BOSTON -- While MIT's Sloan Sports Analytics Conference tilts heavily toward the NBA, MLB Advanced Media took center stage Saturday when CEO Bob Bowman and Vice President Joe Inzerillo unveiled tracking technology that will be introduced this year and revolutionize the game.
The tracking system, which will debut this year at Citi Field, Miller Park and Target Field, uses multiple cameras around the field to capture player movement in multiple dimensions.
This will allow us to track every player movement. So, for example, when a fly ball is hit, we can see how far the outfielder ran to catch it, his direct route and his route efficiency, which is his direct route relative to his overall route. In other words, we can now prove which fielders take good routes to batted balls.
MLBAM says shots like this -- for fielding -- may come as quickly as normal TV-replay lag time.
A tv sports bonanza. pic.twitter.com/z2PqcS2gfM
— Brian Kenny (@MrBrianKenny) March 1, 2014
This "route" statistic just scratches the surface, but it is a major step toward definitive defensive metrics on par with offensive stats. This tracking technology will also allow teams to measure baserunner speed and angles, and give us another level of batted-ball statistics, such as velocity of the bat and trajectory.
The plan is for the other 27 parks to have this implemented over the course of the year so that every park has the tracking technology for Opening Day 2015. The future is now.
Takeaways from the MLB analytics panel
Before MLBAM made its presentation, there was a separate MLB analytics panel earlier Saturday morning, which was moderated by MLB Network's Brian Kenny and featured Houston Astros general manager Jeff Luhnow, FiveThirtyEight.com's Nate Silver, SABR's Vince Gennaro, former ESPN writer Rob Neyer (now of Fox), and Bloomberg Sports exec Bill Squadron.
Here are three key takeaways.
1. Location is everything
"Will we get to a point where a team moves its best defender to different positions from hitter to hitter based upon analytics?"
That was a question asked by the audience that really seemed to resonate with the panelists.
As Neyer noted, the Pittsburgh Pirates showed last year just how much defensive positioning can help a club when the field staff buys into, and Silver posited that it would only make sense, if you had a superlative defender with a variety of skills, to put him in the space where the ball is most likely to be hit.
So if you're the Braves and you've decided to "shift" Ryan Howard, instead of just shifting everyone to the right, you would put Andrelton Simmons exactly where Howard is most likely to hit it, whether or not that is right next to the first baseman or up the middle. Squadron made the point that it's surprising that teams don't flip-flop their left and right fielders more often depending on the hitter, and quite frankly this makes a lot of sense. There are a number of teams on which the guys in left and right have extremely disparate defensive skills, and this is an easy, yet logical, switch.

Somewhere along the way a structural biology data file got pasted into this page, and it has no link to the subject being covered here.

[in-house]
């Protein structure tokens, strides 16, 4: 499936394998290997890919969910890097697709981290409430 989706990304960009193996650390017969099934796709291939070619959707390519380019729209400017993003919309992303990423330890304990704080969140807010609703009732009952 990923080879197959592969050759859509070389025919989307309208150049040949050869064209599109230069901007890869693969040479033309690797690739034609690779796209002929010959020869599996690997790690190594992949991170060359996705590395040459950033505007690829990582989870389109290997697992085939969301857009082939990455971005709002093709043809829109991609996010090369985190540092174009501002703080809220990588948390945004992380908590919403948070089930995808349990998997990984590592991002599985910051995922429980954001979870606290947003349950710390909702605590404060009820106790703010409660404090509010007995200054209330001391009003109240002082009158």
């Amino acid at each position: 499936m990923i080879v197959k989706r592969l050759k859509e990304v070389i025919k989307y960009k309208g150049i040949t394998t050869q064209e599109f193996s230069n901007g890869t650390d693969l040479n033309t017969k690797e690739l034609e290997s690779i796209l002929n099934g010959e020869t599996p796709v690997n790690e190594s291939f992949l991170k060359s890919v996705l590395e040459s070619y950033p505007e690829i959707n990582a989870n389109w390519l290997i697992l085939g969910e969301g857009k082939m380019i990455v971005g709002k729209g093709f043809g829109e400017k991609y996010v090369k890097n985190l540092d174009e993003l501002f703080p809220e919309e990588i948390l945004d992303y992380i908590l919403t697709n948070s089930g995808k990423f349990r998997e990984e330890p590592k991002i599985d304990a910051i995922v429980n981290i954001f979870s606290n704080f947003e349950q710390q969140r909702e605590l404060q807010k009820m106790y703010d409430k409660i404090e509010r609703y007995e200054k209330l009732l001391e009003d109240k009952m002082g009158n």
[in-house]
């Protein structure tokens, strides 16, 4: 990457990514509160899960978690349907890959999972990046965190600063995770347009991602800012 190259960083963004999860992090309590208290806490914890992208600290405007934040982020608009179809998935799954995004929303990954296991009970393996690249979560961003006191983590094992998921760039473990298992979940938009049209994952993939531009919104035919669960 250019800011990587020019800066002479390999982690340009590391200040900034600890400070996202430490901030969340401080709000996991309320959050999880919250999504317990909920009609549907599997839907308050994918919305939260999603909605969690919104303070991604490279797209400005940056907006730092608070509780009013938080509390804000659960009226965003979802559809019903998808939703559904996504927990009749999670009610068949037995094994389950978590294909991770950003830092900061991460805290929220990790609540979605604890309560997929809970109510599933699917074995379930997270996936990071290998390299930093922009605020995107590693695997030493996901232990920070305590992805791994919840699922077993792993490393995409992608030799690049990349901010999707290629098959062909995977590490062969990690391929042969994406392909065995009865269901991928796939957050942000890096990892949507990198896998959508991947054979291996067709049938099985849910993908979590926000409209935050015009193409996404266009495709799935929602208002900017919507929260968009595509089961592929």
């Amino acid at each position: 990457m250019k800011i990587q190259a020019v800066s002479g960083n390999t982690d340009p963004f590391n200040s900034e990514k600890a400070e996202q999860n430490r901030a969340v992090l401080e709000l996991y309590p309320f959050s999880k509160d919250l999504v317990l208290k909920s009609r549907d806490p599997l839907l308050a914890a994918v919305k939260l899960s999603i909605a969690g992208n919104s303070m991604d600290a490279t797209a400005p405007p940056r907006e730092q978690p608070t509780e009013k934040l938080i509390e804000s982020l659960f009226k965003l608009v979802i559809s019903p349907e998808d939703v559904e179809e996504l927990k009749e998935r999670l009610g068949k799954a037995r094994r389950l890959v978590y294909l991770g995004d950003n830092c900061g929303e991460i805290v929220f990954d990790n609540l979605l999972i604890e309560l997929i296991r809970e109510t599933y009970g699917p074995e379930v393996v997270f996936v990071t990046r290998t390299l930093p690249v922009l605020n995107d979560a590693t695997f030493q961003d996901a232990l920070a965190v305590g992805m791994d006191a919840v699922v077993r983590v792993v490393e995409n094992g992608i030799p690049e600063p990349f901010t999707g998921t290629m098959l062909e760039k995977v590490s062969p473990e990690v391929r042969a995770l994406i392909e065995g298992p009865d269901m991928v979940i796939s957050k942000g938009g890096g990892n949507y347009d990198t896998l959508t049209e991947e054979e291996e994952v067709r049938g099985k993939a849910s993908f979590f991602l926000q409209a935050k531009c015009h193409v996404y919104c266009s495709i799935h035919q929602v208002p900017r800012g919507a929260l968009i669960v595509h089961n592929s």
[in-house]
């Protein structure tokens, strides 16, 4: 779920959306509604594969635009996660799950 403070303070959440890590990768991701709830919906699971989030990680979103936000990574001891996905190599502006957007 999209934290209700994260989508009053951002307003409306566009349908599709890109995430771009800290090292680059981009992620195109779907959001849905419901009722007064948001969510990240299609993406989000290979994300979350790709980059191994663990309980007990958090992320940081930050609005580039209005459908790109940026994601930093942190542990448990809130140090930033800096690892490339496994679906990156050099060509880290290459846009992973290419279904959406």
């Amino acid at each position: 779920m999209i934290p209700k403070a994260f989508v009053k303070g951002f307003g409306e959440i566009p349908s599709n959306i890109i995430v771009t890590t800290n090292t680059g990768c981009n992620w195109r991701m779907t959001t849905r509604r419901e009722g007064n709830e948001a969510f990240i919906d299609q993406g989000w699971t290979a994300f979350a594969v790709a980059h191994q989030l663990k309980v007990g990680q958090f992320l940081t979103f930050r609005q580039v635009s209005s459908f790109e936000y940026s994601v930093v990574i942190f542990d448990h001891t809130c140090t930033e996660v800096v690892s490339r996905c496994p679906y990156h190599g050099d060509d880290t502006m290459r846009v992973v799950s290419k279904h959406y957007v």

Luhnow said that another potential gain is using your left-handed relief specialist in the outfield for a batter or two if the opposition has two lefty hitters separated by a batter or two. He said Brad Mills did this with Houston two years ago, and I have been in favor of doing this ever since Davey Johnson did it with the 1986 Mets. Of course, Johnson was forced to do it because half of his bench got kicked out of an extra-inning game after a brawl with the Reds, but it worked! (You can get the full context of that game by watching this).
2. Positive contact
There was a two-part discussion on the rise of strikeouts, with Neyer focusing on the aesthetic aspect and Silver and Luhnow discussing how the game might adapt.
Neyer worried that strikeouts have made for a less entertaining game, and that when you combine that with defensive shifts, we're not seeing as many doubles and triples, which make the game exciting. He'd like to see a rule change or two to reduce the number of whiffs.
Silver countered with the point that just because something is increasing -- in this case, strikeout rates -- doesn't mean we should expect it to keep rising, and that teams will value different kinds of players, such as high-contact hitters, to counter the K's and shifts. This is something Dave Cameron touched on recently for ESPN Insider, when he wrote that Freddie Freeman's spray-hitting ability makes him impossible to shift, and therefore more valuable.
Luhnow echoed Silver's sentiments and said that the Astros acquired prospect Ronald Torreyes from the Cubs specifically because he had the lowest strikeout rate in the minors last year.
Perhaps we are looking at a new generation where Placido Polancos will rule the world.
3. What's a win worth?
Toward the end of the panel, Kenny brought up Mike Trout and asked the panelists how much his performance is worth. Squadron replied by saying, "I come from a Bloomberg perspective, so I say he's worth what the market will pay."
The other issue, as Gennaro pointed out, is the rise of lucrative local cable deals, which change the value of a player depending on the team. A team making billions from its deal might find a guy such as Trout more valuable if he can improve ratings by even a fraction of a point. In other words, there is no absolute value you can put on Trout, or any player.
And although WAR has become an accepted metric, the tracking technology unveiled by MLBAM will change the way we can value players. Earlier in the discussion, Luhnow said that the Astros are trying to put run probabilities on batted balls based on the velocity off of the bat and trajectory. And if tracking technology eventually allows us to put a number on defense like we can on offense, we might find that Trout's true value is actually 15 wins above replacement -- or possibly 5.